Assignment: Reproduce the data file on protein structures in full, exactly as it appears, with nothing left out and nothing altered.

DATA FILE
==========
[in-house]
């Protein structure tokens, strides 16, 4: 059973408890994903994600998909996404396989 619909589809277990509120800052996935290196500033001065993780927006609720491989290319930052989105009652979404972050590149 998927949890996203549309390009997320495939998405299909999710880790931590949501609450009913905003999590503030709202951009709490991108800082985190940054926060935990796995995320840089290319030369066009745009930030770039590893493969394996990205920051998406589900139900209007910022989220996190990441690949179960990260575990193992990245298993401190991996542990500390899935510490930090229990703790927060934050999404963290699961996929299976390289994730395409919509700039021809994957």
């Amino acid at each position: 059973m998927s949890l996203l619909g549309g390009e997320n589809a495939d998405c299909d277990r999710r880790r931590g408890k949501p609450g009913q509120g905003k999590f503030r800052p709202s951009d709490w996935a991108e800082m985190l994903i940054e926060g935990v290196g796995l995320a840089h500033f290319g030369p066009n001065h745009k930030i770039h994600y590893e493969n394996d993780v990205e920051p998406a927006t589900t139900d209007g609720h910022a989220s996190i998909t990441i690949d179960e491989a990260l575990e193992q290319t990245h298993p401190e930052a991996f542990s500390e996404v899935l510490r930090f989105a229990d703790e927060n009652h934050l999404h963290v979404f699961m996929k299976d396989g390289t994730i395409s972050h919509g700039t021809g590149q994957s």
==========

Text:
[in-house]
């Protein structure tokens, strides 16, 4: 059973408890994903994600998909996404396989 619909589809277990509120800052996935290196500033001065993780927006609720491989290319930052989105009652979404972050590149 998927949890996203549309390009997320495939998405299909999710880790931590949501609450009913905003999590503030709202951009709490991108800082985190940054926060935990796995995320840089290319030369066009745009930030770039590893493969394996990205920051998406589900139900209007910022989220996190990441690949179960990260575990193992990245298993401190991996542990500390899935510490930090229990703790927060934050999404963290699961996929299976390289994730395409919509700039021809994957």
């Amino acid at each position: 059973m998927s949890l996203l619909g549309g390009e997320n589809a495939d998405c299909d277990r999710r880790r931590g408890k949501p609450g009913q509120g905003k999590f503030r800052p709202s951009d709490w996935a991108e800082m985190l994903i940054e926060g935990v290196g796995l995320a840089h500033f290319g030369p066009n001065h745009k930030i770039h994600y590893e493969n394996d993780v990205e920051p998406a927006t589900t139900d209007g609720h910022a989220s996190i998909t990441i690949d179960e491989a990260l575990e193992q290319t990245h298993p401190e930052a991996f542990s500390e996404v899935l510490r930090f989105a229990d703790e927060n009652h934050l999404h963290v979404f699961m996929k299976d396989g390289t994730i395409s972050h919509g700039t021809g590149q994957s």